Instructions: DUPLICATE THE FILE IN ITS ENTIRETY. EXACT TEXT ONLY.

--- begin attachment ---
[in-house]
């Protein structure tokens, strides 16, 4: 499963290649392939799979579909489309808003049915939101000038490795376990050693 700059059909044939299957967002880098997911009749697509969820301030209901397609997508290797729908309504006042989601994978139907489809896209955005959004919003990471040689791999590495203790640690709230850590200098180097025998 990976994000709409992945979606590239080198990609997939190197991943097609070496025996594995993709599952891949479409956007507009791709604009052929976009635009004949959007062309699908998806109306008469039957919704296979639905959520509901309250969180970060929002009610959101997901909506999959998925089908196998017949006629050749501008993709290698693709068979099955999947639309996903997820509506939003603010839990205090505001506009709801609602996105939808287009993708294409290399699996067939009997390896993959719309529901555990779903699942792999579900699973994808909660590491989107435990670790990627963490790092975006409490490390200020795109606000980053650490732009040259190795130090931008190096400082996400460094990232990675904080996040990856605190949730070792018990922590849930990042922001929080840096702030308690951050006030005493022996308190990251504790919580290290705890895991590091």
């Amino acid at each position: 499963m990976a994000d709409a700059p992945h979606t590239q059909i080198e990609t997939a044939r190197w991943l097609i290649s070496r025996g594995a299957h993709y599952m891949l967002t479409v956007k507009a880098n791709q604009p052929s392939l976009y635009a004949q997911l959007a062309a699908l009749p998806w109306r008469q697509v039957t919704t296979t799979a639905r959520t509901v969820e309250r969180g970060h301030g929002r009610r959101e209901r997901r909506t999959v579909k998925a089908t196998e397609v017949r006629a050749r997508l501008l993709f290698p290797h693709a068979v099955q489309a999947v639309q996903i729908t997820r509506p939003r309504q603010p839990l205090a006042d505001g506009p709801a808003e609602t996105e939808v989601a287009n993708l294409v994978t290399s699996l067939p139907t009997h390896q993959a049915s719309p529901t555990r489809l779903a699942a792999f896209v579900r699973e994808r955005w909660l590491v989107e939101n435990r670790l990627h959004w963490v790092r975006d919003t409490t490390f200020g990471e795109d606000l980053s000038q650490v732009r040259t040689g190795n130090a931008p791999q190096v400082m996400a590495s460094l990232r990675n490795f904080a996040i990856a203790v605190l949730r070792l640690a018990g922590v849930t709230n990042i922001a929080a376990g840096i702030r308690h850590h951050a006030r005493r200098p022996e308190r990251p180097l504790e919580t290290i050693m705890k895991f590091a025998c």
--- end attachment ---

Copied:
[in-house]
């Protein structure tokens, strides 16, 4: 499963290649392939799979579909489309808003049915939101000038490795376990050693 700059059909044939299957967002880098997911009749697509969820301030209901397609997508290797729908309504006042989601994978139907489809896209955005959004919003990471040689791999590495203790640690709230850590200098180097025998 990976994000709409992945979606590239080198990609997939190197991943097609070496025996594995993709599952891949479409956007507009791709604009052929976009635009004949959007062309699908998806109306008469039957919704296979639905959520509901309250969180970060929002009610959101997901909506999959998925089908196998017949006629050749501008993709290698693709068979099955999947639309996903997820509506939003603010839990205090505001506009709801609602996105939808287009993708294409290399699996067939009997390896993959719309529901555990779903699942792999579900699973994808909660590491989107435990670790990627963490790092975006409490490390200020795109606000980053650490732009040259190795130090931008190096400082996400460094990232990675904080996040990856605190949730070792018990922590849930990042922001929080840096702030308690951050006030005493022996308190990251504790919580290290705890895991590091």
């Amino acid at each position: 499963m990976a994000d709409a700059p992945h979606t590239q059909i080198e990609t997939a044939r190197w991943l097609i290649s070496r025996g594995a299957h993709y599952m891949l967002t479409v956007k507009a880098n791709q604009p052929s392939l976009y635009a004949q997911l959007a062309a699908l009749p998806w109306r008469q697509v039957t919704t296979t799979a639905r959520t509901v969820e309250r969180g970060h301030g929002r009610r959101e209901r997901r909506t999959v579909k998925a089908t196998e397609v017949r006629a050749r997508l501008l993709f290698p290797h693709a068979v099955q489309a999947v639309q996903i729908t997820r509506p939003r309504q603010p839990l205090a006042d505001g506009p709801a808003e609602t996105e939808v989601a287009n993708l294409v994978t290399s699996l067939p139907t009997h390896q993959a049915s719309p529901t555990r489809l779903a699942a792999f896209v579900r699973e994808r955005w909660l590491v989107e939101n435990r670790l990627h959004w963490v790092r975006d919003t409490t490390f200020g990471e795109d606000l980053s000038q650490v732009r040259t040689g190795n130090a931008p791999q190096v400082m996400a590495s460094l990232r990675n490795f904080a996040i990856a203790v605190l949730r070792l640690a018990g922590v849930t709230n990042i922001a929080a376990g840096i702030r308690h850590h951050a006030r005493r200098p022996e308190r990251p180097l504790e919580t290290i050693m705890k895991f590091a025998c």